Adobe’s acquisition of Magento is sure to send shock waves through the commerce industry. Why? It acknowledges and validates recent investments by many of the leading commerce platform providers toward improving their business user tooling to manage the user experience for their commerce storefronts. Efforts have focused on enhancing the site capabilities for business users to manage digital content, personalize the user experience, segment customers, build pages, manage catalogs as well as improve business processes around B2C and B2B solutions. Despite these improvements, the commerce platforms of today still fall short of providing marketers and content authors the robust capabilities of a content management system (CMS) such as Adobe’s Experience Manager (AEM).
Why do marketers and content authors prefer managing the shopper/buyer experience using CMS tools? What they crave is the speed and agility that tools like AEM provide to manage the user experience. For example:
- To use a single tool to manage both the brand and the commerce experience
- To quickly update, share and manage digital assets across the enterprise
- To deploy new content and experiences several times a day, if needed, without IT constraints
- To build a blended brand and shopping experience and remove the historical separation buyers have been forced to navigate
- To infuse commerce capabilities across the enterprise with the ability to market and merchandise product and service offerings to make every moment shoppable
- To manage their digital content and site experiences in teams with secure approval and publication workflows
Commerce platforms boast many strengths but inherently are focused on conversion and transactions. As a result, they lack many of the ‘experiential’ CMS capabilities relative business users love. Conversely, AEM and other CMS solutions, are skewed toward delivering an engaging experience and lack the alignment with commerce platforms for building compelling commerce experiences. To build a blended brand and commerce user experience required building an integration between a CMS and a commerce solution.
Adobe’s Need for a Commerce Solution
Despite its leadership in putting the power of building insightful and personalized brand experiences in business users’ hands, Adobe still lacked the ability to integrate effectively with commerce systems. The gap persisted around ‘owning the glass’ end to end and driving these experiences across channels and all customer interactions. Adobe’s previous release of their Commerce Integration Framework (CIF) lacked the architectural approach and functionality for many commerce customers to integrate AEM effectively, particularly for B2B.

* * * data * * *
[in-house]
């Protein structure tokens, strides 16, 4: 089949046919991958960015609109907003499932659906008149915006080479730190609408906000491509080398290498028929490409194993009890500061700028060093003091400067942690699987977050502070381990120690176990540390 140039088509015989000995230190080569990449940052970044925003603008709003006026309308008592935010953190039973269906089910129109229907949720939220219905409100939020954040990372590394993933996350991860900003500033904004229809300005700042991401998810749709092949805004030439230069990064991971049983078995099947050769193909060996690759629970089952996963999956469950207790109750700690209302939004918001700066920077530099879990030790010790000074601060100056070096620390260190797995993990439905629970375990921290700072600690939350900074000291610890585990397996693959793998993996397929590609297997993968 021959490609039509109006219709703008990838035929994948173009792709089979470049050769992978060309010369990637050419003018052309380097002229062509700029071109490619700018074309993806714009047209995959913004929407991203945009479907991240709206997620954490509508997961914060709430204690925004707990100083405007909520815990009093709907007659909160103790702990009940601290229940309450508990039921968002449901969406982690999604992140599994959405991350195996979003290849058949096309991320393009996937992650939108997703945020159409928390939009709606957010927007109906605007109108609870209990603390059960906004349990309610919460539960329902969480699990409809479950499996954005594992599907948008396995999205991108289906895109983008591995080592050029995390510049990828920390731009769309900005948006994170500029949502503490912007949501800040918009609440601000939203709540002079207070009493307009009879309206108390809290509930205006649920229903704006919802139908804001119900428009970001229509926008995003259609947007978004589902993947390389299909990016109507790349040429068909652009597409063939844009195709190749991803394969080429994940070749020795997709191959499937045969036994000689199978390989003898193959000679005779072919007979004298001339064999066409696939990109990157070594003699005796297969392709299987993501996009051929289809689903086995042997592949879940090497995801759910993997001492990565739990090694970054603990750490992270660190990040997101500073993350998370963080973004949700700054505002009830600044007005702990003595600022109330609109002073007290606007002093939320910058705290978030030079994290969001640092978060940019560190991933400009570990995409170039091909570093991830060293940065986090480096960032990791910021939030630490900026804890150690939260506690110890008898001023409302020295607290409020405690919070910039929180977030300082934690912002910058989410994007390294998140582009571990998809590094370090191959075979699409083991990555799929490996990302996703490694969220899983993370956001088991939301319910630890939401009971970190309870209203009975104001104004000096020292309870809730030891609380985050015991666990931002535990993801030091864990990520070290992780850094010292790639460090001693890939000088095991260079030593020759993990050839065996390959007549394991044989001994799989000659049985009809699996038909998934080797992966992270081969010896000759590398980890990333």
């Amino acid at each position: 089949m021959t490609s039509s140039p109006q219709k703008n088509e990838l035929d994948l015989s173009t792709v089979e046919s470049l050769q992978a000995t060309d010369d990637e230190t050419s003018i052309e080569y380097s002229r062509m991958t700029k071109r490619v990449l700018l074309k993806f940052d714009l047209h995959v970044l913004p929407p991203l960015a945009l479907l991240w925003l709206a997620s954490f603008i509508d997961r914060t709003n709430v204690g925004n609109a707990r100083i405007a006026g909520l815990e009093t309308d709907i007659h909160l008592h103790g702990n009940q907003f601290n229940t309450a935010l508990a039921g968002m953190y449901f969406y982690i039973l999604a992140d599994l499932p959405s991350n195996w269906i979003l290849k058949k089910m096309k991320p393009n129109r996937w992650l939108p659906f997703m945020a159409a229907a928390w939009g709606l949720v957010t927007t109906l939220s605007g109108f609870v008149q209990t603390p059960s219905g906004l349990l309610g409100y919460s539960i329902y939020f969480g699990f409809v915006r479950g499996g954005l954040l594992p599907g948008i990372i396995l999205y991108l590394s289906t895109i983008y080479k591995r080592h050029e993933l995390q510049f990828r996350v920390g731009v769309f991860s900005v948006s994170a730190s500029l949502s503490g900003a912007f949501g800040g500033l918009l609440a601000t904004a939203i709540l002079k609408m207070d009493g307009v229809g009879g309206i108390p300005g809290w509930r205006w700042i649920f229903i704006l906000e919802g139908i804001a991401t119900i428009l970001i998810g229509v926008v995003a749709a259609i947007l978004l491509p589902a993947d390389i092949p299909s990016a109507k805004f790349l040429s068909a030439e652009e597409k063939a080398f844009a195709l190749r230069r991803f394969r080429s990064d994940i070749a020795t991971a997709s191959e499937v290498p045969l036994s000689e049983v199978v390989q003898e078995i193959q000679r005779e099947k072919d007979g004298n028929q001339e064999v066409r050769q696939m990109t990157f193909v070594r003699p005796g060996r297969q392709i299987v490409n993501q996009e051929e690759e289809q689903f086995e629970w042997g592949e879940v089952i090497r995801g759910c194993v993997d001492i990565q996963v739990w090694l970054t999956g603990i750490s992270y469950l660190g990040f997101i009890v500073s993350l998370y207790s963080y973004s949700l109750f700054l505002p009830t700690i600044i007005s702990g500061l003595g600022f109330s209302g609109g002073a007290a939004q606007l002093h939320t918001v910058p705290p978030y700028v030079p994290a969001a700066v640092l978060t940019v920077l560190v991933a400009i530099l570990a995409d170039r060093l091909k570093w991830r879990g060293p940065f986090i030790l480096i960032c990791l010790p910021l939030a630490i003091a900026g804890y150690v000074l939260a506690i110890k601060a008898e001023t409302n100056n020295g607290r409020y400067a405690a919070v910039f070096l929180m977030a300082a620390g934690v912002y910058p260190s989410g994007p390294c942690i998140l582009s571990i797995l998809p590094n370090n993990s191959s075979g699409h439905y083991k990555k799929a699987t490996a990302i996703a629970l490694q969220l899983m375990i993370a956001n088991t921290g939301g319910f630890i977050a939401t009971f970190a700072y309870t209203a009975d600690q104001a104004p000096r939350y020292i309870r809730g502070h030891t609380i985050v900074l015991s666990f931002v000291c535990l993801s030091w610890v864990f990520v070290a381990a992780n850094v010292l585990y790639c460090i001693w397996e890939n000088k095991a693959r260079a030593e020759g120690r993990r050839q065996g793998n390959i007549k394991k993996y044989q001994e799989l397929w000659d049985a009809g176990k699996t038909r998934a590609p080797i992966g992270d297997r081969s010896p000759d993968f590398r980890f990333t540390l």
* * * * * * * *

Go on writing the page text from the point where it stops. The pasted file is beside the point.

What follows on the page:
The good news is the CIF has been completely rewritten and due to release in the third quarter of 2018. They completely changed their approach to integration and now can effectively integrate with any commerce platform and support more complex commerce scenarios. To learn more about the new framework, refer to the blog Understanding Adobe’s New Commerce Integration Framework for a deeper understanding.
Although this provides a first step in achieving a common tool for managing the user experience for content and commerce, it still requires work. The framework provides the capability but the actual implementation will require both AEM and commerce development to customize the solution.
Why will the purchase of Magento change that? Read on.
Filling the Commerce Gap
A key goal in Adobe’s commerce strategy is to build around the customer experience and transform how buyers and consumers interact with the brand. Errol Denger, Adobe’s Director of Commerce Strategy, provided these insights into Adobe’s goals.
“Understanding the complex journeys that customers face goes far beyond transactional commerce. We provide the tools for marketers to define who the shopper/buyer is, where they are on the buying journey, providing the right content at the right time to help customers solve problems (b2b) or to inspire the shopper (b2c) to help drive the buying decision and increase conversion.”
Adding Magento is a huge leap forward in achieving the goal of giving business users the power to manage the brand and buyer experience with the same set of tools. This will require some planning and execution to get there but Adobe has chosen a solid commerce solution to make the start. While the acquisition just officially closed, over time we will recognize Adobe eventually having a ‘native’ commerce offering integrated into their marketing suite. As Adobe builds the solution, the lines between commerce and brand experiences will continue to blur and will eventually become unnoticeable if you take advantage of using Magento as the commerce engine.